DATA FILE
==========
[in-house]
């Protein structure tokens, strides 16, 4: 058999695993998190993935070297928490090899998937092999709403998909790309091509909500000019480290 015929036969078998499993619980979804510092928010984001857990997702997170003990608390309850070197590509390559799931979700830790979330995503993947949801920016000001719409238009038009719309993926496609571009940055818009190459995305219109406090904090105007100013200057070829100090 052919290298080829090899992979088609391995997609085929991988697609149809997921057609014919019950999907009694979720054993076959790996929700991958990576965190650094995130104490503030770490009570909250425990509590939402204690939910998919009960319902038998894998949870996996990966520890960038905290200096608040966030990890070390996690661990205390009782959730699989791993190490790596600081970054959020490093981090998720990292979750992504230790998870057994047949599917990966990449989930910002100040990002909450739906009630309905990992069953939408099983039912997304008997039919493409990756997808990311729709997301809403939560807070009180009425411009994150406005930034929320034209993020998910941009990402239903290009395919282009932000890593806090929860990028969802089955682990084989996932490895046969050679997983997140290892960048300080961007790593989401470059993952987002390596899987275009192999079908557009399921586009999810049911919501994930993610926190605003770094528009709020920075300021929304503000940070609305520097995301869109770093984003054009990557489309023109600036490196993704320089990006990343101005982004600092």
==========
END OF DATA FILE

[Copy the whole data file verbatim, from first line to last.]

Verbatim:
[in-house]
């Protein structure tokens, strides 16, 4: 058999695993998190993935070297928490090899998937092999709403998909790309091509909500000019480290 015929036969078998499993619980979804510092928010984001857990997702997170003990608390309850070197590509390559799931979700830790979330995503993947949801920016000001719409238009038009719309993926496609571009940055818009190459995305219109406090904090105007100013200057070829100090 052919290298080829090899992979088609391995997609085929991988697609149809997921057609014919019950999907009694979720054993076959790996929700991958990576965190650094995130104490503030770490009570909250425990509590939402204690939910998919009960319902038998894998949870996996990966520890960038905290200096608040966030990890070390996690661990205390009782959730699989791993190490790596600081970054959020490093981090998720990292979750992504230790998870057994047949599917990966990449989930910002100040990002909450739906009630309905990992069953939408099983039912997304008997039919493409990756997808990311729709997301809403939560807070009180009425411009994150406005930034929320034209993020998910941009990402239903290009395919282009932000890593806090929860990028969802089955682990084989996932490895046969050679997983997140290892960048300080961007790593989401470059993952987002390596899987275009192999079908557009399921586009999810049911919501994930993610926190605003770094528009709020920075300021929304503000940070609305520097995301869109770093984003054009990557489309023109600036490196993704320089990006990343101005982004600092």